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Trout waters gain added protections in New Jersey

More than 600 miles of streams in New Jersey have gained additional protections 

On April 7, the New Jersey Department of Environmental Protection (NJDEP) solidified a yearlong effort by Trout Unlimited and our partners to formally upgrade more than 600 miles of rivers and streams to Category One (C-1) protections, one of the strongest clean water protection standards offered in the Garden State. 

Fortunately for trout anglers, roughly 53 of these newly protected stream miles are home to naturally reproducing populations of brook and brown trout, including Scout Run and Pohatcong Creek.  

The new Category One assignments are the first made in over a decade, representing a major win for the protection of New Jersey’s waters and a testament to the persistence of advocates. More than 1,700 public comments were filed in favor of the upgraded protections.  

Trout Unlimited has been working for many years in the Musconetcong watershed.

Several of the newly protected streams are in the Musconetcong River watershed, where Trout Unlimited has been working to restore habitat for trout and other aquatic species. Many more are in the Paulinskill watershed, where Trout Unlimited partnered with local organizations to remove a dam near the confluence of the Delaware River and American shad have returned for the first time in more than a century.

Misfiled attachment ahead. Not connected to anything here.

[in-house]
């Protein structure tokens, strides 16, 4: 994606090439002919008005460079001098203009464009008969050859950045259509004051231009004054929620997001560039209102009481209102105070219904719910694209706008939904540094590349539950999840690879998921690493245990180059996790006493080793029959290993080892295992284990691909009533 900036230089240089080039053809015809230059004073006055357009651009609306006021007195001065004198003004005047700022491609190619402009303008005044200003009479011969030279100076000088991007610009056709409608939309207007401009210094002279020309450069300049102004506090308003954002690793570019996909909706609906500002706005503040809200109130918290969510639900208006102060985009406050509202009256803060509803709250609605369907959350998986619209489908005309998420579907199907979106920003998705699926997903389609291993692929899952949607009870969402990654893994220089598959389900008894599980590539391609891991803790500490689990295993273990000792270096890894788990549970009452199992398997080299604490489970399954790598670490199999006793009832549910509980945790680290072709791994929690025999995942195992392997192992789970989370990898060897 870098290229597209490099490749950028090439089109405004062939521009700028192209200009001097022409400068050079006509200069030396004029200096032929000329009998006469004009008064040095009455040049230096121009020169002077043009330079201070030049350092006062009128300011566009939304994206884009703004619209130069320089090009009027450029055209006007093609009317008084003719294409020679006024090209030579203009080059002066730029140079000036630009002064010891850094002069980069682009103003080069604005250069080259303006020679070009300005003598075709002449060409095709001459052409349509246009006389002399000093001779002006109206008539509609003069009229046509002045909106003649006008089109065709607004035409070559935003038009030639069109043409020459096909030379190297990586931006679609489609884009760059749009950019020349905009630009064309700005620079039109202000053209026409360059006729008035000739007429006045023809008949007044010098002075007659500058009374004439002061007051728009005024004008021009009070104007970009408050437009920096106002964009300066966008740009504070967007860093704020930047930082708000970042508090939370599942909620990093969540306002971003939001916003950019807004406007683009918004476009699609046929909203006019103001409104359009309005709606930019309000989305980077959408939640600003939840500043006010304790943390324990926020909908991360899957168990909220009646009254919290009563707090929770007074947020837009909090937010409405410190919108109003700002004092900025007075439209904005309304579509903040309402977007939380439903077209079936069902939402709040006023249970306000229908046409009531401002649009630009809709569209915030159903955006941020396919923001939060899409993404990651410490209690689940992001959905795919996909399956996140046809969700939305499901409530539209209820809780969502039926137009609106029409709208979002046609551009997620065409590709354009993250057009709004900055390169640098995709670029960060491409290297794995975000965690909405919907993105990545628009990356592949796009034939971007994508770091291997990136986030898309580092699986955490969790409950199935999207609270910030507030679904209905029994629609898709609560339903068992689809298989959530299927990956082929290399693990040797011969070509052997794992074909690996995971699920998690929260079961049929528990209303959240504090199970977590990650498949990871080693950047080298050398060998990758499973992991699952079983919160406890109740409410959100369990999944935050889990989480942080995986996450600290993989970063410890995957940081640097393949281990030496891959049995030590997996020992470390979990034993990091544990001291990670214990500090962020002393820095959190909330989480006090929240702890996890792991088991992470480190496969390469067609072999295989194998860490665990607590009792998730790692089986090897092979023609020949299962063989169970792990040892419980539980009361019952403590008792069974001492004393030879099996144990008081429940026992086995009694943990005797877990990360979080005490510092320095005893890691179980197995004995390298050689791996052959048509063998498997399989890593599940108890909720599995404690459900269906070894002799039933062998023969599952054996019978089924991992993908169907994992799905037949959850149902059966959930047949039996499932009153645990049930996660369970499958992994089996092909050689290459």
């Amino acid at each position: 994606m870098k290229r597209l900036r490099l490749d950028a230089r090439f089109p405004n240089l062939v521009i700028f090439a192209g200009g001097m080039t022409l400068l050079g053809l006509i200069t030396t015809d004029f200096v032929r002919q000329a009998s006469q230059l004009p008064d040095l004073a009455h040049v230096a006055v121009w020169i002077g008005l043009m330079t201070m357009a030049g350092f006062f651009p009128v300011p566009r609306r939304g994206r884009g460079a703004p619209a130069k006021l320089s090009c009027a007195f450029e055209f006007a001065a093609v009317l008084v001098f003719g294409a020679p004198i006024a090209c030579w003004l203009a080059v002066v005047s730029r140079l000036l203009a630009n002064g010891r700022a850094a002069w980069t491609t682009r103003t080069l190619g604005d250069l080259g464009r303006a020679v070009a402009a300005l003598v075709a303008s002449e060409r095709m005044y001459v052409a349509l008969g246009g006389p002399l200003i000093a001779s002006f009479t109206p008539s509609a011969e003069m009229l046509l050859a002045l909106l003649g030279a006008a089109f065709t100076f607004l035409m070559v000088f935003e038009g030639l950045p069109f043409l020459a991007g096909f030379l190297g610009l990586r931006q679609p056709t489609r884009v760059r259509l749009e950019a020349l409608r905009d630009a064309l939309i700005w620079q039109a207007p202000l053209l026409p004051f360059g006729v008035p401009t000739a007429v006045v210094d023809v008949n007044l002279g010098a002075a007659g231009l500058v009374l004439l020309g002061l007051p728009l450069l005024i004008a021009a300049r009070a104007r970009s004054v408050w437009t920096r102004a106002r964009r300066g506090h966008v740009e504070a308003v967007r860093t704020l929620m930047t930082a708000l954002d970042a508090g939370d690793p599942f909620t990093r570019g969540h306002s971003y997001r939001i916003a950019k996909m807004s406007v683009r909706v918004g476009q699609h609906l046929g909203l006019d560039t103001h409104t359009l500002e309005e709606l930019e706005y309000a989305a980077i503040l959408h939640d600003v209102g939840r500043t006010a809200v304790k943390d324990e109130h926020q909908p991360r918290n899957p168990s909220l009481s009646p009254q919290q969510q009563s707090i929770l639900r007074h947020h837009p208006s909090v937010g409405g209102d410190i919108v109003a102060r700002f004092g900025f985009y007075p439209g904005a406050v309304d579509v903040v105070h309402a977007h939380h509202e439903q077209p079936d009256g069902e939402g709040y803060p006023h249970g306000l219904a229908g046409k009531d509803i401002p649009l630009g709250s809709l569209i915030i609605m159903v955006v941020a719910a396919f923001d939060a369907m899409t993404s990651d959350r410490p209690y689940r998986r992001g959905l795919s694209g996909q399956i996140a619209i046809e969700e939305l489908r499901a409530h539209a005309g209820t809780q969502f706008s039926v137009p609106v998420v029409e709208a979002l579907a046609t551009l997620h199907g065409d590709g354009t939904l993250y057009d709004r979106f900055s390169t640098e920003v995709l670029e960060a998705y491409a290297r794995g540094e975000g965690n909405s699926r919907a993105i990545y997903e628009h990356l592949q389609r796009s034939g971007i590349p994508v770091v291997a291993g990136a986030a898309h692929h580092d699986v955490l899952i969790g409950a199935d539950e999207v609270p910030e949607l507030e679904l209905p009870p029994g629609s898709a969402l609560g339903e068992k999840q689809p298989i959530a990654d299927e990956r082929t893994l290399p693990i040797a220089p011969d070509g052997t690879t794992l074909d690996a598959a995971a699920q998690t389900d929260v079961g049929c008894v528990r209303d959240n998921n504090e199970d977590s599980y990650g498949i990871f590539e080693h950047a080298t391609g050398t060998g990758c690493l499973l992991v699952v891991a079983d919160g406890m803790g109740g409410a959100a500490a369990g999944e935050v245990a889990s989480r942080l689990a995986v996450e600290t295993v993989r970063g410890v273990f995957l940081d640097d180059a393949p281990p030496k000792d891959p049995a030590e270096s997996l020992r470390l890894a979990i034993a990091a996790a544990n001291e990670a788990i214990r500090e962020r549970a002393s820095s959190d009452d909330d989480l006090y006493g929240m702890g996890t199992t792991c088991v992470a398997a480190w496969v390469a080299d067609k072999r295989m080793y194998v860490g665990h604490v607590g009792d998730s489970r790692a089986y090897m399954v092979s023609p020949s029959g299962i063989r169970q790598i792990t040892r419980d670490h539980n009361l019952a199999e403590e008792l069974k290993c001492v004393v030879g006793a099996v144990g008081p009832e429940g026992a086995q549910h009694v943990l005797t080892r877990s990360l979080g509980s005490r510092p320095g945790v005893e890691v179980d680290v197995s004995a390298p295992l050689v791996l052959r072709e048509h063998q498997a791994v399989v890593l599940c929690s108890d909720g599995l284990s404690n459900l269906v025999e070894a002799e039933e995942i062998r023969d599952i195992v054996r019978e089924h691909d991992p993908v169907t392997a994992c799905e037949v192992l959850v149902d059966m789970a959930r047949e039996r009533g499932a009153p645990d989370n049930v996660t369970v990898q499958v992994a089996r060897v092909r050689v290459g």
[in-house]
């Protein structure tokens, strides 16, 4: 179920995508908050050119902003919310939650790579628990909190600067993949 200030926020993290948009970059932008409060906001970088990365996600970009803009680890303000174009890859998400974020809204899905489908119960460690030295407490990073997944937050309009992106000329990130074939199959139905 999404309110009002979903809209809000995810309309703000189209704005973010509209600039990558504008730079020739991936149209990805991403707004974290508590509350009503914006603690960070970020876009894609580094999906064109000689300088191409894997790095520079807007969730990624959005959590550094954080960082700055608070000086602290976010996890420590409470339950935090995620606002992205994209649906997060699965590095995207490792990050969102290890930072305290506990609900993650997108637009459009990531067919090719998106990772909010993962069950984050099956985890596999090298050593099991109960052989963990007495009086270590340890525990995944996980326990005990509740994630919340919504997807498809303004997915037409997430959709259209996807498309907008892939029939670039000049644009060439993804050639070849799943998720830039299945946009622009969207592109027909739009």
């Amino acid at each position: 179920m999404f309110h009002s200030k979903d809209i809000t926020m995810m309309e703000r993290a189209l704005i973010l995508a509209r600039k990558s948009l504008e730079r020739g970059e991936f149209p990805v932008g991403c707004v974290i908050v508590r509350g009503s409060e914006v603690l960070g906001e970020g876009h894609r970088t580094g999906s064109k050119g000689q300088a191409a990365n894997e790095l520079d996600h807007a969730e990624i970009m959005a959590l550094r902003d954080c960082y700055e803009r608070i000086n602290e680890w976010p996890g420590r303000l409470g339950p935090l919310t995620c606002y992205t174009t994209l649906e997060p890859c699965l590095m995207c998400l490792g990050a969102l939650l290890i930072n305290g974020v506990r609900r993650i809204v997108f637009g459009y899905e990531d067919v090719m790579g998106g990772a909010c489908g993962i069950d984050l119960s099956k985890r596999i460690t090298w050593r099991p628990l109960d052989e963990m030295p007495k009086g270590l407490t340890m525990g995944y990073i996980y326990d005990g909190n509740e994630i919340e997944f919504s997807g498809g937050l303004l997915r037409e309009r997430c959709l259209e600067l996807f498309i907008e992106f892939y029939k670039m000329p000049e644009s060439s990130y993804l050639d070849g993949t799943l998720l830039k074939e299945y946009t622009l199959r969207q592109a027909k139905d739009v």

The new protections were not limited to water quality and biological protections. Stronger protections for waters related to recreation, a key part of local economies in New Jersey, were also included in the package.   

“Protecting clean water helps keep our region’s tourism economy afloat,” said Dr. Alan Hunt, policy director for the Musconetcong Watershed Association. “During last summer’s persistent harmful algal bloom on Lake Hopatcong, eco-tourism dollars in the region plummeted. An indicator of the lake’s challenges, the NJDEP rescinded its proposal to upgrade water quality protections on Weldon Brook, a 9-mile stream feeding the lake, because its water quality decreased.” 

NJDEP agreed and acknowledged that the actions to upgrade these waters are to provide further protections for the resources for the enjoyment of all New Jersey citizens, while balancing economic development.   

The NJDEP stated: “This rulemaking allows appropriate economic growth to occur while ensuring that the equally important natural resources of the State are preserved. The State’s natural resources, including water resources, are held in public trust, and their protection is in the best interest of all New Jersey residents, particularly given the cost of restoration, loss of revenue among industries dependent on high water quality, and the widespread costs of flooding resulting from unwise development in flood-prone riparian areas.”    

“We all live downstream of someone else and need to work together to ensure our waters can by enjoyed for generations to come,” Hunt said. 

Thanks to the actions of NJDEP through these upgrades and the work of conservation community in New Jersey, this work just took one step in the right direction.

The final rule, including a list of all upgraded trout waters, can be found here.